The Jobs I Have Known
Prepare to Fall in Love with Warmheart Once More

Who amongst you could stand idly by watching a young military wife's tears when she has just received the news that her husband was killed in action? 

And who but he with the blackest of hearts could do nothing when it's learned that a young boy or girl has been diagnosed with a life taking disease?

The young widow, the stricken boy or girl; those close to them raise their eyes to God and ask "Why?  Why them?"   The answer, my friend, is so that people like Warmheart can help them find their way through their trials and sorrows.

This, then, is the story of two periods in my life when I was most able to bring comfort and warmth to people who were in most need of those two commodities.  It is a short story because, well, I'm not one to talk about myself in glowing terms.   This time, I think it will be worth your while to sit back and be regaled by the never-ending generosity of spirit that is truly....Warmheart.


Believe it or not, I have been providing comfort and warmth to people in need since the 1960s.  It was during those years that I had a connection with a person in the war department.   When I found out that he was involved with sending out the dreaded telegram informing a new widow of her husband's fate, I talked him into sharing the information with me.   If one was available, he would send a photo of the soldier with his young wife along with her address.   

I really went a long way to help these young women out.  I purchased a pretty slick looking uniform and created a military ID that had my name emblazoned across the front:  

Luke Warmheart.

After reviewing the photo, if it looked to me that I might be of some help to the poor young lady, I would travel to her hometown and wait a few days for the steady flow of mourners and relatives to clear out.   Sometimes I had to wait weeks but I knew that my diligence and perseverance were just what was needed in this difficult situation.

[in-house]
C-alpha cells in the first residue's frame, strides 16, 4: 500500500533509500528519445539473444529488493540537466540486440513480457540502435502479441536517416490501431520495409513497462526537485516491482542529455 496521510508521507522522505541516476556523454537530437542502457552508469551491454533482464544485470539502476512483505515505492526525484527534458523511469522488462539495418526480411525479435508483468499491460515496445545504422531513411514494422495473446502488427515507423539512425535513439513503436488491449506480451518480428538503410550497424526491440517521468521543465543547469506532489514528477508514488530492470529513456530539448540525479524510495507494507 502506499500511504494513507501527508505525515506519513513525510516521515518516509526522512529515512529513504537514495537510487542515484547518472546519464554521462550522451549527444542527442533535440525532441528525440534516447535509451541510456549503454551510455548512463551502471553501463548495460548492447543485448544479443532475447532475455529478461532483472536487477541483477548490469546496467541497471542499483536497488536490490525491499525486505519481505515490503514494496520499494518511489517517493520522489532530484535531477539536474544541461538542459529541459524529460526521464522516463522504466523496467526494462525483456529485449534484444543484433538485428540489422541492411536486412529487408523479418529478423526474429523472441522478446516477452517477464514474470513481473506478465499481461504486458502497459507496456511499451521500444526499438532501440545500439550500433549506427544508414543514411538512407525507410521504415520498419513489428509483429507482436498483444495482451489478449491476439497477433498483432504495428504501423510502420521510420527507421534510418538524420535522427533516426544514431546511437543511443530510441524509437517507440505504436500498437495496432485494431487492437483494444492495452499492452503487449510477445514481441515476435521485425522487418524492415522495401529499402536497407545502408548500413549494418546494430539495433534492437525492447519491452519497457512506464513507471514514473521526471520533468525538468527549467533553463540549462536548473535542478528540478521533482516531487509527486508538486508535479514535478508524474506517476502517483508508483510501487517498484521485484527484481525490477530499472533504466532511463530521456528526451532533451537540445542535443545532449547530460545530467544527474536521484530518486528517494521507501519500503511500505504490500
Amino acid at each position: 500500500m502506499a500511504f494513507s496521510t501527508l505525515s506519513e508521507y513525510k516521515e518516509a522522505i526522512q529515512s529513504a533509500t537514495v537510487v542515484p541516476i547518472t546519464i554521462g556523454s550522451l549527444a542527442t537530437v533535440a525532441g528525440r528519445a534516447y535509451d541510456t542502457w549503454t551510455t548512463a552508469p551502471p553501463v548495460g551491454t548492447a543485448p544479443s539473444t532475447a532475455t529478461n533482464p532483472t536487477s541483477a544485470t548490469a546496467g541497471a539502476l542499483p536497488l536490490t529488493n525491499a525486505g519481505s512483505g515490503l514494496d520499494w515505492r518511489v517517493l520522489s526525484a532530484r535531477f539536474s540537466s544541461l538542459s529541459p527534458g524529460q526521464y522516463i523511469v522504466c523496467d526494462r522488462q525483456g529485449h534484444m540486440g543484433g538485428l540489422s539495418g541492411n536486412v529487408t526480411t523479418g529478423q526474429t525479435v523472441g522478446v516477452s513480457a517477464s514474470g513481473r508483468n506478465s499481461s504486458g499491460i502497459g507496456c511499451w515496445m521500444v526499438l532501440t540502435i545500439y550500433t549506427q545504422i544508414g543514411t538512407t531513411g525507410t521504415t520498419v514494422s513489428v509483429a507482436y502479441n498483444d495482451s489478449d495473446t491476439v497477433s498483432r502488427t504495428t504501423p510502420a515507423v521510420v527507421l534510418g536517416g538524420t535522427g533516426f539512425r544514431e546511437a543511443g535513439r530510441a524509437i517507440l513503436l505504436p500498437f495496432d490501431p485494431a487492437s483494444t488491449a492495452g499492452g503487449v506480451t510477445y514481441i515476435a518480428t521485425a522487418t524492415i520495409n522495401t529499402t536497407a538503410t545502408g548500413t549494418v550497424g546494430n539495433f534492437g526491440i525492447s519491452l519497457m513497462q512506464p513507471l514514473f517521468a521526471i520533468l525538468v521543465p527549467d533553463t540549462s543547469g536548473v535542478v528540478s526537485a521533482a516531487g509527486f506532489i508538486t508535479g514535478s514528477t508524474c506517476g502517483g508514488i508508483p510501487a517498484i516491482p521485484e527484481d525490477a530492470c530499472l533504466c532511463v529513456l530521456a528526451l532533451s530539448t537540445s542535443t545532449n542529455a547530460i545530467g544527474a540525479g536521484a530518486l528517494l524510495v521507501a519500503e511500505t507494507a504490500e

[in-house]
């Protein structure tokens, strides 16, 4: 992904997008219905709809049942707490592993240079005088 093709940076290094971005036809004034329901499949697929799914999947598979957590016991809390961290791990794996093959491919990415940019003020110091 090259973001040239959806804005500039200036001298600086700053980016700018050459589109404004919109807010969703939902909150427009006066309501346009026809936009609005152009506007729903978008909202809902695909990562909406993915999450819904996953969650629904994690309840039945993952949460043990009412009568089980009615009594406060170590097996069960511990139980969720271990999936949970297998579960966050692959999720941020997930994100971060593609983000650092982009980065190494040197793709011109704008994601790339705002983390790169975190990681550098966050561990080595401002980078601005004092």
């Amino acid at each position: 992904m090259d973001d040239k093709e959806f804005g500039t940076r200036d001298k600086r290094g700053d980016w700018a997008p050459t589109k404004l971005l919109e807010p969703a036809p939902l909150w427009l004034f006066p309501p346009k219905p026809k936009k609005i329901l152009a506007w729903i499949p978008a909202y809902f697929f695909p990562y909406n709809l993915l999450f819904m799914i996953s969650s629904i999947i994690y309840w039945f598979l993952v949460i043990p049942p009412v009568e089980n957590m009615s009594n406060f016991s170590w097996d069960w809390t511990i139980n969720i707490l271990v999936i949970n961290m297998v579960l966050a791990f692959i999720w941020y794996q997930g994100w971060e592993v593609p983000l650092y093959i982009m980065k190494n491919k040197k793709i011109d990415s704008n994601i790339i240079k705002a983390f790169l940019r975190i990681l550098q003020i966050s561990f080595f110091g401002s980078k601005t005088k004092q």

Then I would show up, bespeckled in my gleaming uniform, show my ID and introduce myself as being part of the new, touchy-feely US Army.   People like me, I told them, were being sent out all over the land to provide guidance and comfort to the women left behind.  I assured them that my role was to - for a short time - lend a hand where I could to make the transition easier.  All the Army asked, I would casually mention, is that she not tell anyone about my role.  It must be kept top-secret I would tell her.  And I would assure them that the Army was concerned that as this was such a new project, that if the word got out, too many widows would want their representatives sent out.    

Then, maybe I'd mow their lawn or fix a broken pipe.   But it was the comfort and warmth that I was able to provide that really seemed beneficial to them, especially later on in the evening when I was at my shining best.   A glass of champagne would be poured.   A romantic song put onto the turntable, and the evening would be ours.

In the morning, I would be off to the next poor widow on the list.   


You've heard of the Make A Wish Foundation.  Well, they are a direct but large-scale rip-off of a little organization I created back in the 1970s called Don't Die Pissed.   Well, it wasn't really an "organization".  It was more of a one man company.  Well, not really a company.  I would advertise and if a kid was dying, maybe the family would give me a call.

I would show up and talk to the kid, find out what he or she wanted before they kicked off and do my best to either make it happen or convince 'em that maybe there was something better to wish for.


Oh, I have so many memories of those visits.  One time a little girl with emphysema wanted a puppy.   What was I to do?   I wanted that girl to have that puppy and I wanted her to have one that was lovable.  I voluntarily went out of my way and, using gas paid for out of my own pocket, drove around the neighborhood until I found just what I was looking for.   Here were a few kids playing with a little bouncy, roly-poly Golden Labrador puppy. I stopped the car and looked on, wanting to be sure I had come to the right place.


Finally, after fully five minutes of watching, I was convinced.   I just knew that the tiny creature would make the dying girl's heart pound with joy.  I got out of the car and walked up to the kids.  I pointed down the street and said, in a loud and scary voice, "look over there!   There's a clown being killed!".   I knew that all kids love clowns and so wasn't surprised when they all looked in the direction I was pointing.   I grabbed the little hound and within ten minutes, the little emphysematic girl had the puppy she was longing for.


I know what you're saying.  You're saying "but Warmheart.  That wasn't really doing much!".  You're right.   Maybe that's why I saved my best story for last.


This is the story of Little Bald Johnny.  I'll never forget that kid for as long as I live.  Well, let the story speak for itself.